A pair of very different rimfires face off today. You could call both “classics” I guess, although the Remington Mohawk 10C might fall more into the “ahead of its time” category. Marlin claims the 39A is the longest continuously produced firearm in the world, having been invented in 1891 and produced to this day with only minor changes. It’s light, compact, and can be taken down very quickly for transport. Annie Oakley once used a 39A to put 25 shots through one hole in 27 seconds at a distance of 12 yards, which is some pretty fancy shooting.

The Mohawk 10C was a variant of Remington’s Nylon 66, which was produced from 1959 to 1989 with over a million made. It featured a stock made of Zytel, a polymer designed by parent company DuPont specifically for the new rifle. It was the first successful synthetic stocked sporting rifle. The Mohawk 10C was produced from 1971 to 1977, and it had a detachable box magazine in place of the Nylon 66’s tube magazine.


Del’s Marlin 39A

I bought this Marlin Model 39 in Alaska back in the early ’80s. It has served me well. I cannot remember it ever failing to feed or having a jam no matter what ammo I fed it. Long rifles, longs or shorts; it didn’t matter. One day last year I was out shooting at the range and a fellow saw this rifle and wanted to buy it. He asked me to name my price and got rather angry when I refused to name one. I told him I can’t replace it and it was not for sale.


Harold S’s Mohawk 10C

Most people who know my preferences in firearms know that I’m a walnut and blued steel type of guy. Strangely though, when going through the local gun show this last Memorial Day, I picked up a Mohawk 10C, which is a box-magazine version of the old Remington Nylon 66. When I first saw one way back in the ’60s or ’70s, the firearm struck me as a cheap nasty piece of solid waste with a schnabel fore-end set way too far forward. After buying the rifle I looked on the Internet to learn how to disassemble it for cleaning, which I did. What I found was a very ingenious .22 rifle where the stock and the receiver are one piece. The action is simplicity itself, as if some Remington engineer was channeling his inner Kalashnikov. The second thing I did was take it out for a test-firing where I learned the magazine that came with it was a dud (not unusual I understand). After getting a couple of fully functioning mags I learned to love this little gun. It’s light, handy, dependable and very accurate. Oh, and the Schnabel? I figured out that it’s set out toward the muzzle for a simple reason: It gives the rifle some weight forward so that it holds steadier. This Mohawk 10C is now my plinker of choice and my truck gun.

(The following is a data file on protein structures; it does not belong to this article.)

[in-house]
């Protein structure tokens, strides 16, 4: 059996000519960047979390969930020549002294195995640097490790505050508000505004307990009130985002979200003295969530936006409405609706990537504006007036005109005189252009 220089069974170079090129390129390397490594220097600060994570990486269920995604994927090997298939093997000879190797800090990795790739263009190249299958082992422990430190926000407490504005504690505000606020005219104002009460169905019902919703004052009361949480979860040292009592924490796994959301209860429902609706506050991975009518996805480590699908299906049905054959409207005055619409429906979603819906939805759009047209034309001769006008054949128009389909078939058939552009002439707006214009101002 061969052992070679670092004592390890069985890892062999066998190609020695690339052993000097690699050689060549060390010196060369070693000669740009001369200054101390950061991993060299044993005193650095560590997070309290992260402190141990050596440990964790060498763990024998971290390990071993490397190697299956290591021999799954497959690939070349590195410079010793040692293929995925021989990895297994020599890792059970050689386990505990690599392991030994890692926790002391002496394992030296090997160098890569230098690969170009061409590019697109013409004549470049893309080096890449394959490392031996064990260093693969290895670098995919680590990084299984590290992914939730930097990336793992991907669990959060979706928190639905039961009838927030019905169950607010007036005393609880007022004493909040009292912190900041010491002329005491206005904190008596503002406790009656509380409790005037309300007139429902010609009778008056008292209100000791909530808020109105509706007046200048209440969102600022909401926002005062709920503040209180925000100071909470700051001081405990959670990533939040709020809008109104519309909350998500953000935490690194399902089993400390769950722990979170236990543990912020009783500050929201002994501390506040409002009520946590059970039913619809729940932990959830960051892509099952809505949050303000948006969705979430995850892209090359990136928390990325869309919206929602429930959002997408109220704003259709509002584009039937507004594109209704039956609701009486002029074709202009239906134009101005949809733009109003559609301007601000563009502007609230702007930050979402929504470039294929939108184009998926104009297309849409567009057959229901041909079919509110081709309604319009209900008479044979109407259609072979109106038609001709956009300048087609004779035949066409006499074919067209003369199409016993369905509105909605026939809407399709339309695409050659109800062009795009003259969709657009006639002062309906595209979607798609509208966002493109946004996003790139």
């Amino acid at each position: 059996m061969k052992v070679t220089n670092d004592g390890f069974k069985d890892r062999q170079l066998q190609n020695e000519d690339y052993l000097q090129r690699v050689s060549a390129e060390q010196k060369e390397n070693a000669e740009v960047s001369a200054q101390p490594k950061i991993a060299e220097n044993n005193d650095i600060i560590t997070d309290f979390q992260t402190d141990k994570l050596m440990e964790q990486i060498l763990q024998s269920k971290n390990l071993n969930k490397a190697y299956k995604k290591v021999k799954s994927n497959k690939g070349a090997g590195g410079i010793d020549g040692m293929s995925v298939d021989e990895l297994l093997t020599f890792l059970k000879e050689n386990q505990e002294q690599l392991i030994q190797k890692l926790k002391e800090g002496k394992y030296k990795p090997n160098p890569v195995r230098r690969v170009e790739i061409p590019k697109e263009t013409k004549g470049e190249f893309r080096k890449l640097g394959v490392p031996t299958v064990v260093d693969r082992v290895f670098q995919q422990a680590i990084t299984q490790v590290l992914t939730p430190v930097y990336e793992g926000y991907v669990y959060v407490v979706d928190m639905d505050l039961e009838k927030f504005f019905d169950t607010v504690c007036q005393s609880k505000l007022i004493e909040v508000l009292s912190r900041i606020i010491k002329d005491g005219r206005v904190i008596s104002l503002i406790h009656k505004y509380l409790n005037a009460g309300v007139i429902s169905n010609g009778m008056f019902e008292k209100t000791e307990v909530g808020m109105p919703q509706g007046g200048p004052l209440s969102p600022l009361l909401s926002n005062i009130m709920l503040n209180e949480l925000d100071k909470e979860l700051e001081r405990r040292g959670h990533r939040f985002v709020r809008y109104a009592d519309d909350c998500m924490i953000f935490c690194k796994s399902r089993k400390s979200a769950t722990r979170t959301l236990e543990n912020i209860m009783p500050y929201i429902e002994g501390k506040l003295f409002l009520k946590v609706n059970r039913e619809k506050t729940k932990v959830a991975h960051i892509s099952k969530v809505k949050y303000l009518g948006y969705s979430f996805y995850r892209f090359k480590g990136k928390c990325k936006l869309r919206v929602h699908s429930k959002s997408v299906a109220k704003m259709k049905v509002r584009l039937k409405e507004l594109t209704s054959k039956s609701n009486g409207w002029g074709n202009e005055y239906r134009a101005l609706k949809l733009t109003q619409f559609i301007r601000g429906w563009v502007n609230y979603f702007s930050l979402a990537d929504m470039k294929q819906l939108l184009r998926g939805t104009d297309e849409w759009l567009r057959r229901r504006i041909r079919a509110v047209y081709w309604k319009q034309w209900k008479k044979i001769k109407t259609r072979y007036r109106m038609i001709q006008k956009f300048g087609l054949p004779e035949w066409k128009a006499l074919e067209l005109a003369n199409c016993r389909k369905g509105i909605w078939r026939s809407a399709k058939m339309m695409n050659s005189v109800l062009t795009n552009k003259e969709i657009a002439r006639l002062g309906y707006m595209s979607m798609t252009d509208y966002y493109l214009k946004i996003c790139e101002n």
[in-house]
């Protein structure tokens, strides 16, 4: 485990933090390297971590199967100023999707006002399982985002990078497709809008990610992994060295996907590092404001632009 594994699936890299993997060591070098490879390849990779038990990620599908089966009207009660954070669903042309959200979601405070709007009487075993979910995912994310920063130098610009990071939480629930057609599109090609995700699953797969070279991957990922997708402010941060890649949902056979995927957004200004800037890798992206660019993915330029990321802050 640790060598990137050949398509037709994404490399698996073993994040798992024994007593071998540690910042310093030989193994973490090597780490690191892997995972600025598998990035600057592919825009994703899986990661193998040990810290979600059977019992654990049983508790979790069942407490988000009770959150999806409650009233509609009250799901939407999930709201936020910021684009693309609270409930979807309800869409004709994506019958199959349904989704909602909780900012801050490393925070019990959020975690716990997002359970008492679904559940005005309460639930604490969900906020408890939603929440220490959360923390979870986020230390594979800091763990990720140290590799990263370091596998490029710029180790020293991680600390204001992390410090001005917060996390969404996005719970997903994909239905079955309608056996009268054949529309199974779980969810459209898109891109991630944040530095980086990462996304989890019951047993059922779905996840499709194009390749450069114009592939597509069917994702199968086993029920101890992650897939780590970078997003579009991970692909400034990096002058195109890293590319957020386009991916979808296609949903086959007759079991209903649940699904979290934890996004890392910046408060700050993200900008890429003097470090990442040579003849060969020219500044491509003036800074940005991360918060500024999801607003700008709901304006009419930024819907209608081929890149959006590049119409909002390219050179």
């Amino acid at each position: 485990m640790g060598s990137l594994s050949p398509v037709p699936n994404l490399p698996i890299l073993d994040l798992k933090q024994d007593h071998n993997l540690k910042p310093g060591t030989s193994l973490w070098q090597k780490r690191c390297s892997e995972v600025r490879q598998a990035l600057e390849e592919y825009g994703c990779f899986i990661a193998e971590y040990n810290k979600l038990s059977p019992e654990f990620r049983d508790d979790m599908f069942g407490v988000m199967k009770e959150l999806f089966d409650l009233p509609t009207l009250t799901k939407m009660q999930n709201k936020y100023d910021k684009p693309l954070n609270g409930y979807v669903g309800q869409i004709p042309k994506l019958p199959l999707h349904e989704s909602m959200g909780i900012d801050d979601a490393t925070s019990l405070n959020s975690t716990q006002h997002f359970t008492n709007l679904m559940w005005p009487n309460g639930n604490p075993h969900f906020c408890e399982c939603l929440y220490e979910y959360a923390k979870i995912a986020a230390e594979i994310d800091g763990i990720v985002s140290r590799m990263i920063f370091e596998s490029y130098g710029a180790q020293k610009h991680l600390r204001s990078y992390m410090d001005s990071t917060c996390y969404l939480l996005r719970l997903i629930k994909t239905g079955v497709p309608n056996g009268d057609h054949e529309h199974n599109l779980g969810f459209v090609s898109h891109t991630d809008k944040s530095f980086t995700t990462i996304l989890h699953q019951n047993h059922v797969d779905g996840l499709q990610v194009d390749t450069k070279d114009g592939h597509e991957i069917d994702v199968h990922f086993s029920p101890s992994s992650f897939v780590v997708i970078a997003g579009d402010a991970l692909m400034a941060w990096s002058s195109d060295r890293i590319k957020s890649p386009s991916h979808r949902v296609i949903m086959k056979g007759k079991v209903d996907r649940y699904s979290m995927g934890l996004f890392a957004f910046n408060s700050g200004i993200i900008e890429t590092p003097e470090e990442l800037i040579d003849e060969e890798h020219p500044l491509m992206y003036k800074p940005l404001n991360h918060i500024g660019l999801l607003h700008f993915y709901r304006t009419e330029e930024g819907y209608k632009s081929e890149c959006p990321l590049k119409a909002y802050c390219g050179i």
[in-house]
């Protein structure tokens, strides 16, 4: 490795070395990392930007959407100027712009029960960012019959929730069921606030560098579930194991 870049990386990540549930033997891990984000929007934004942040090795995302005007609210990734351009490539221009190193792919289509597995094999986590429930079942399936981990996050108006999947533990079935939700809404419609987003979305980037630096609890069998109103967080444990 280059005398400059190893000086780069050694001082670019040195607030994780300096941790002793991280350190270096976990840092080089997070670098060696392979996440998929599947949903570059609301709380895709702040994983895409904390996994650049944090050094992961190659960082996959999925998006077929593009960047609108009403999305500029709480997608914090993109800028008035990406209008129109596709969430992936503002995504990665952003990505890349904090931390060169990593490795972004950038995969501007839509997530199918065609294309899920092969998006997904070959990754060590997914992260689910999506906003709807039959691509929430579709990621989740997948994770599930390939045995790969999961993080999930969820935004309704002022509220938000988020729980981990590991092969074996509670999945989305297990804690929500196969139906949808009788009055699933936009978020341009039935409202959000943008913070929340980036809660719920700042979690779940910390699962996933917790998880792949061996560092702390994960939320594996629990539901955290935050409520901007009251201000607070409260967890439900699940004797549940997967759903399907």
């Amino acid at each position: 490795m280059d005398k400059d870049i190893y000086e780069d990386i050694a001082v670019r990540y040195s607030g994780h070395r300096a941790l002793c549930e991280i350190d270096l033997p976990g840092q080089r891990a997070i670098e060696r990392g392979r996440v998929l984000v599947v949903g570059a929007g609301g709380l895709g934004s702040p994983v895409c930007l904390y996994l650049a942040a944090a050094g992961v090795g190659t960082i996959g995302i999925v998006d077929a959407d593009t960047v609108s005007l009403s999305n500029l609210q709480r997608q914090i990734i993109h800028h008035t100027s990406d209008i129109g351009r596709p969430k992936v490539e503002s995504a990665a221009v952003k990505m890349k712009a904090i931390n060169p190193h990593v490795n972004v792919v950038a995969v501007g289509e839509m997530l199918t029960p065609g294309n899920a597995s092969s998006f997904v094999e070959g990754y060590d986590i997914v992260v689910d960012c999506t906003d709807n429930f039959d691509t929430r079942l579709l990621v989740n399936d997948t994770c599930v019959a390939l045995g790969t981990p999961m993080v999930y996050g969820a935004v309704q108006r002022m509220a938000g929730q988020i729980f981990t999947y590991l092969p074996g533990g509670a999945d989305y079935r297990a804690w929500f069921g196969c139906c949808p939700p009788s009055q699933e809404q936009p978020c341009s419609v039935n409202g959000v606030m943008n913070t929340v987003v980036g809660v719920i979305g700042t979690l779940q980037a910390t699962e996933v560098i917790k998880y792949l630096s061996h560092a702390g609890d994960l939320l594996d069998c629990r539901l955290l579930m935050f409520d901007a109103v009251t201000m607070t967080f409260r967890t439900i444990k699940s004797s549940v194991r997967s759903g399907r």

There are your choices, and though they may look very different, both are nice shooters that would fit into anyone’s collection. Pick your favorite and tell us why you like it below. Keep on sending me more gun pictures to

Which gun gets your vote?

Harold S’s Mohawk 10C

Del’s Marlin 39A

Poll Maker